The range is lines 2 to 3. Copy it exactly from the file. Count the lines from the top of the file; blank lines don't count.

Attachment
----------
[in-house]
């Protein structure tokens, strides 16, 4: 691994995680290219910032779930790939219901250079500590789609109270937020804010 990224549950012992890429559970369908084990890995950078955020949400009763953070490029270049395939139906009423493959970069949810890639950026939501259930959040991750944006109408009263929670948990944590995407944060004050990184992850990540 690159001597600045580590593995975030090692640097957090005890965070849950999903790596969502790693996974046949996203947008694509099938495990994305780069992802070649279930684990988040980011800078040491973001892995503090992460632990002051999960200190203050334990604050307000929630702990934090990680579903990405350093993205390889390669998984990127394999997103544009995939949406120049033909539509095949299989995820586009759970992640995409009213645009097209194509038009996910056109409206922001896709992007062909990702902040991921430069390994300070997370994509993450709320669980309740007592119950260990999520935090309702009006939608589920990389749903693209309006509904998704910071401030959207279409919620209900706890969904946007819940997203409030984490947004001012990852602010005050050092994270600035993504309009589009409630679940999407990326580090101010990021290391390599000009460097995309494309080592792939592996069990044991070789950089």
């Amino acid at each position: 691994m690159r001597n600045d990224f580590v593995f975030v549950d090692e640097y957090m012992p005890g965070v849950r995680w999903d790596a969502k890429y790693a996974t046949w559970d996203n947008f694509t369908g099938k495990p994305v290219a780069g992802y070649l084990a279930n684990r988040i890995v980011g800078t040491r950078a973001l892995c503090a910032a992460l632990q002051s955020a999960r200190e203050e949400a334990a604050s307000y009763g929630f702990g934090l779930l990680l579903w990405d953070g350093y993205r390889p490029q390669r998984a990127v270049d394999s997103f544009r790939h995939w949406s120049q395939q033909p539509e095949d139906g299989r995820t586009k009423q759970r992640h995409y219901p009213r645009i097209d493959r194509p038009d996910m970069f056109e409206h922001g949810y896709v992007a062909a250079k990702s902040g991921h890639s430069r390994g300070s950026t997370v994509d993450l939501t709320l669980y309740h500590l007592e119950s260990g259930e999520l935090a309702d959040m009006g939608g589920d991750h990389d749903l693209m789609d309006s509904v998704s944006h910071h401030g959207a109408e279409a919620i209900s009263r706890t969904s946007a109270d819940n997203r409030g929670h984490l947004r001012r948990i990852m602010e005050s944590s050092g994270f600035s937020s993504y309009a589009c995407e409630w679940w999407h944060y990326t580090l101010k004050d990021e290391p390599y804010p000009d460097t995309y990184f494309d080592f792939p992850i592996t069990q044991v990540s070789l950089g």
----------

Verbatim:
């Protein structure tokens, strides 16, 4: 691994995680290219910032779930790939219901250079500590789609109270937020804010 990224549950012992890429559970369908084990890995950078955020949400009763953070490029270049395939139906009423493959970069949810890639950026939501259930959040991750944006109408009263929670948990944590995407944060004050990184992850990540 690159001597600045580590593995975030090692640097957090005890965070849950999903790596969502790693996974046949996203947008694509099938495990994305780069992802070649279930684990988040980011800078040491973001892995503090992460632990002051999960200190203050334990604050307000929630702990934090990680579903990405350093993205390889390669998984990127394999997103544009995939949406120049033909539509095949299989995820586009759970992640995409009213645009097209194509038009996910056109409206922001896709992007062909990702902040991921430069390994300070997370994509993450709320669980309740007592119950260990999520935090309702009006939608589920990389749903693209309006509904998704910071401030959207279409919620209900706890969904946007819940997203409030984490947004001012990852602010005050050092994270600035993504309009589009409630679940999407990326580090101010990021290391390599000009460097995309494309080592792939592996069990044991070789950089």
């Amino acid at each position: 691994m690159r001597n600045d990224f580590v593995f975030v549950d090692e640097y957090m012992p005890g965070v849950r995680w999903d790596a969502k890429y790693a996974t046949w559970d996203n947008f694509t369908g099938k495990p994305v290219a780069g992802y070649l084990a279930n684990r988040i890995v980011g800078t040491r950078a973001l892995c503090a910032a992460l632990q002051s955020a999960r200190e203050e949400a334990a604050s307000y009763g929630f702990g934090l779930l990680l579903w990405d953070g350093y993205r390889p490029q390669r998984a990127v270049d394999s997103f544009r790939h995939w949406s120049q395939q033909p539509e095949d139906g299989r995820t586009k009423q759970r992640h995409y219901p009213r645009i097209d493959r194509p038009d996910m970069f056109e409206h922001g949810y896709v992007a062909a250079k990702s902040g991921h890639s430069r390994g300070s950026t997370v994509d993450l939501t709320l669980y309740h500590l007592e119950s260990g259930e999520l935090a309702d959040m009006g939608g589920d991750h990389d749903l693209m789609d309006s509904v998704s944006h910071h401030g959207a109408e279409a919620i209900s009263r706890t969904s946007a109270d819940n997203r409030g929670h984490l947004r001012r948990i990852m602010e005050s944590s050092g994270f600035s937020s993504y309009a589009c995407e409630w679940w999407h944060y990326t580090l101010k004050d990021e290391p390599y804010p000009d460097t995309y990184f494309d080592f792939p992850i592996t069990q044991v990540s070789l950089g």